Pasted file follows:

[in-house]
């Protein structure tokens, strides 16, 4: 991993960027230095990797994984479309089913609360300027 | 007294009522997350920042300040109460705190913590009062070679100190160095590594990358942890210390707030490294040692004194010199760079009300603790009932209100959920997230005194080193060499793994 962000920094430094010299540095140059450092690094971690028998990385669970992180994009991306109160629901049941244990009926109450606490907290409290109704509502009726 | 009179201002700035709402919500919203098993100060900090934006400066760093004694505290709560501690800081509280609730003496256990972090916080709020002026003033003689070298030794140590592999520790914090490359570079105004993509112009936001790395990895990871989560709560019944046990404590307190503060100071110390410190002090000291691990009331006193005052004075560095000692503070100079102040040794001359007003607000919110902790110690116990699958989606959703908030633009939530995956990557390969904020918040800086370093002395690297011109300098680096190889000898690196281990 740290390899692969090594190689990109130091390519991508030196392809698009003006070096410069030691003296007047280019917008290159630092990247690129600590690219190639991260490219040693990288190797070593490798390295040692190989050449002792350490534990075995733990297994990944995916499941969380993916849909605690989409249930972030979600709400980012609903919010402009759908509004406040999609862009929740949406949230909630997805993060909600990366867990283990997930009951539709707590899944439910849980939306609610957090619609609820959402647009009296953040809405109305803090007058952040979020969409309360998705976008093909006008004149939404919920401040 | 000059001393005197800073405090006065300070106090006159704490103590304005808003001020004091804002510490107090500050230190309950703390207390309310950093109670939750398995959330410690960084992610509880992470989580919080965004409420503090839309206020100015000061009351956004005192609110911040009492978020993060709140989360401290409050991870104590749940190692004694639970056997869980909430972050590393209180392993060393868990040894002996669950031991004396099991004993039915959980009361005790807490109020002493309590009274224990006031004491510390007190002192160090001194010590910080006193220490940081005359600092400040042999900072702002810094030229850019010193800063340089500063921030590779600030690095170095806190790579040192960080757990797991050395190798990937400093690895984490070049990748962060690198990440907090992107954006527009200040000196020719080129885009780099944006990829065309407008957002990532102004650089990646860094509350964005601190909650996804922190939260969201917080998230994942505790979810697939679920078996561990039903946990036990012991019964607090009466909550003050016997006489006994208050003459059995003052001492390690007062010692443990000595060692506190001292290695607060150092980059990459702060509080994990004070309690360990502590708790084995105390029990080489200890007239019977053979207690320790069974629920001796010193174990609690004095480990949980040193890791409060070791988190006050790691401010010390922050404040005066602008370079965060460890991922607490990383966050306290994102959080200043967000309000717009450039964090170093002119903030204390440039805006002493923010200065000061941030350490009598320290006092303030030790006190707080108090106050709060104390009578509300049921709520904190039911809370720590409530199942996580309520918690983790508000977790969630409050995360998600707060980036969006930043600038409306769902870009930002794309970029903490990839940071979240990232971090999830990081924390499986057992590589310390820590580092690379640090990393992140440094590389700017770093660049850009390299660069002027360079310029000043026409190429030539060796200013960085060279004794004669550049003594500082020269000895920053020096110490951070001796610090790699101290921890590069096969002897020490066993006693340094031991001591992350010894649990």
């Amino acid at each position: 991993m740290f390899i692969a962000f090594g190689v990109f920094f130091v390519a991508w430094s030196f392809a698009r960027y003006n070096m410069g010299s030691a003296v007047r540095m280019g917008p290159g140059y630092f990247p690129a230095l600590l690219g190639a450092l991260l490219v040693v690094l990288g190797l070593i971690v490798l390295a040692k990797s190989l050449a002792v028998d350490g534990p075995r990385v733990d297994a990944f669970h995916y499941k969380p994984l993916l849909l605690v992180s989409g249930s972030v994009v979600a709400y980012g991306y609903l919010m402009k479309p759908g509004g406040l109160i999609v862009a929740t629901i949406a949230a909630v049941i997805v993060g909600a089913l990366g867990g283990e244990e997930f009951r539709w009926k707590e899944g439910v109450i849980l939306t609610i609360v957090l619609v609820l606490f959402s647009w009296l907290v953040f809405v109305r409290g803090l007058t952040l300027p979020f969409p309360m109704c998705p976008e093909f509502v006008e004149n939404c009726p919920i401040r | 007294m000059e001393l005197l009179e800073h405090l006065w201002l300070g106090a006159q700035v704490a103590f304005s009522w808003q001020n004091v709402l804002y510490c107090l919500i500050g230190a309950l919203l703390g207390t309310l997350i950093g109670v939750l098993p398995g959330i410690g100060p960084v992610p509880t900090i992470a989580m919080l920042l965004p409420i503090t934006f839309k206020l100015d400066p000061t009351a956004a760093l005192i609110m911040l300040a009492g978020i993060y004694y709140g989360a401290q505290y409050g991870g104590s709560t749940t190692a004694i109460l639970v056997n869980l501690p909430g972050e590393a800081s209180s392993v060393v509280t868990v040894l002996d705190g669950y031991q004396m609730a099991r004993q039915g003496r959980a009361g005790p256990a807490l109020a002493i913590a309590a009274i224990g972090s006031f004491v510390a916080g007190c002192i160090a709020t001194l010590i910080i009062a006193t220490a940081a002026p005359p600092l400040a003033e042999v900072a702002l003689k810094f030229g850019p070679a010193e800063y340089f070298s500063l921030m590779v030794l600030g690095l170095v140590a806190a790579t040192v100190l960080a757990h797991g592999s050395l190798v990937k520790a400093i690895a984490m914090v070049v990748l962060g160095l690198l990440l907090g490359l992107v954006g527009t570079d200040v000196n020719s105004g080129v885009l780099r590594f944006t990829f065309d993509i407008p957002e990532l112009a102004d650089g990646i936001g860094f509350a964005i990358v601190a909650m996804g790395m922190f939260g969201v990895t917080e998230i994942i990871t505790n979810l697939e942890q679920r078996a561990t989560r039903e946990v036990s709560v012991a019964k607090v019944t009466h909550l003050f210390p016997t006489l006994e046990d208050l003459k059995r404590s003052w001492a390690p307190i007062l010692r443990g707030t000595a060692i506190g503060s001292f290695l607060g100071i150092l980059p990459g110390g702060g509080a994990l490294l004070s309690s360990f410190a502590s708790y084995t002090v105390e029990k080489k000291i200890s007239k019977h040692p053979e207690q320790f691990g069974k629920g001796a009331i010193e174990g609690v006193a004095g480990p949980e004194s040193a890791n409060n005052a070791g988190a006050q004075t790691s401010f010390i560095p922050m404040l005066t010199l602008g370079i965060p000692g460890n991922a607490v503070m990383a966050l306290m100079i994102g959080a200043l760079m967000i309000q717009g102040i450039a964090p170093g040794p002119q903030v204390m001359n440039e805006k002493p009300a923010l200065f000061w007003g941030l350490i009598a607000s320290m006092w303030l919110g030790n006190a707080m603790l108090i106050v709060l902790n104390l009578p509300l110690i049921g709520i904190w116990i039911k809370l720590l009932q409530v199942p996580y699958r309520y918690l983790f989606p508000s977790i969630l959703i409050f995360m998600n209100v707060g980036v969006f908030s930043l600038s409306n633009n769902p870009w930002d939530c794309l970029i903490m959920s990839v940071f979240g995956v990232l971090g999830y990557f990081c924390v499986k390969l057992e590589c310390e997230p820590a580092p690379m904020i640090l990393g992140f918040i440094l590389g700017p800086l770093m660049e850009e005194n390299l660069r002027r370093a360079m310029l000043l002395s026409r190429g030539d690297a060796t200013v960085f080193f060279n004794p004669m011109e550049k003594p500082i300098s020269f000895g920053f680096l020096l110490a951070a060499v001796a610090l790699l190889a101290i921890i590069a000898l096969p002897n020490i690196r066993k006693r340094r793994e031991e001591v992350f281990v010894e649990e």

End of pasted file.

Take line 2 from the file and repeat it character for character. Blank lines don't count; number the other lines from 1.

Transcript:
């Protein structure tokens, strides 16, 4: 991993960027230095990797994984479309089913609360300027 | 007294009522997350920042300040109460705190913590009062070679100190160095590594990358942890210390707030490294040692004194010199760079009300603790009932209100959920997230005194080193060499793994 962000920094430094010299540095140059450092690094971690028998990385669970992180994009991306109160629901049941244990009926109450606490907290409290109704509502009726 | 009179201002700035709402919500919203098993100060900090934006400066760093004694505290709560501690800081509280609730003496256990972090916080709020002026003033003689070298030794140590592999520790914090490359570079105004993509112009936001790395990895990871989560709560019944046990404590307190503060100071110390410190002090000291691990009331006193005052004075560095000692503070100079102040040794001359007003607000919110902790110690116990699958989606959703908030633009939530995956990557390969904020918040800086370093002395690297011109300098680096190889000898690196281990 740290390899692969090594190689990109130091390519991508030196392809698009003006070096410069030691003296007047280019917008290159630092990247690129600590690219190639991260490219040693990288190797070593490798390295040692190989050449002792350490534990075995733990297994990944995916499941969380993916849909605690989409249930972030979600709400980012609903919010402009759908509004406040999609862009929740949406949230909630997805993060909600990366867990283990997930009951539709707590899944439910849980939306609610957090619609609820959402647009009296953040809405109305803090007058952040979020969409309360998705976008093909006008004149939404919920401040 | 000059001393005197800073405090006065300070106090006159704490103590304005808003001020004091804002510490107090500050230190309950703390207390309310950093109670939750398995959330410690960084992610509880992470989580919080965004409420503090839309206020100015000061009351956004005192609110911040009492978020993060709140989360401290409050991870104590749940190692004694639970056997869980909430972050590393209180392993060393868990040894002996669950031991004396099991004993039915959980009361005790807490109020002493309590009274224990006031004491510390007190002192160090001194010590910080006193220490940081005359600092400040042999900072702002810094030229850019010193800063340089500063921030590779600030690095170095806190790579040192960080757990797991050395190798990937400093690895984490070049990748962060690198990440907090992107954006527009200040000196020719080129885009780099944006990829065309407008957002990532102004650089990646860094509350964005601190909650996804922190939260969201917080998230994942505790979810697939679920078996561990039903946990036990012991019964607090009466909550003050016997006489006994208050003459059995003052001492390690007062010692443990000595060692506190001292290695607060150092980059990459702060509080994990004070309690360990502590708790084995105390029990080489200890007239019977053979207690320790069974629920001796010193174990609690004095480990949980040193890791409060070791988190006050790691401010010390922050404040005066602008370079965060460890991922607490990383966050306290994102959080200043967000309000717009450039964090170093002119903030204390440039805006002493923010200065000061941030350490009598320290006092303030030790006190707080108090106050709060104390009578509300049921709520904190039911809370720590409530199942996580309520918690983790508000977790969630409050995360998600707060980036969006930043600038409306769902870009930002794309970029903490990839940071979240990232971090999830990081924390499986057992590589310390820590580092690379640090990393992140440094590389700017770093660049850009390299660069002027360079310029000043026409190429030539060796200013960085060279004794004669550049003594500082020269000895920053020096110490951070001796610090790699101290921890590069096969002897020490066993006693340094031991001591992350010894649990």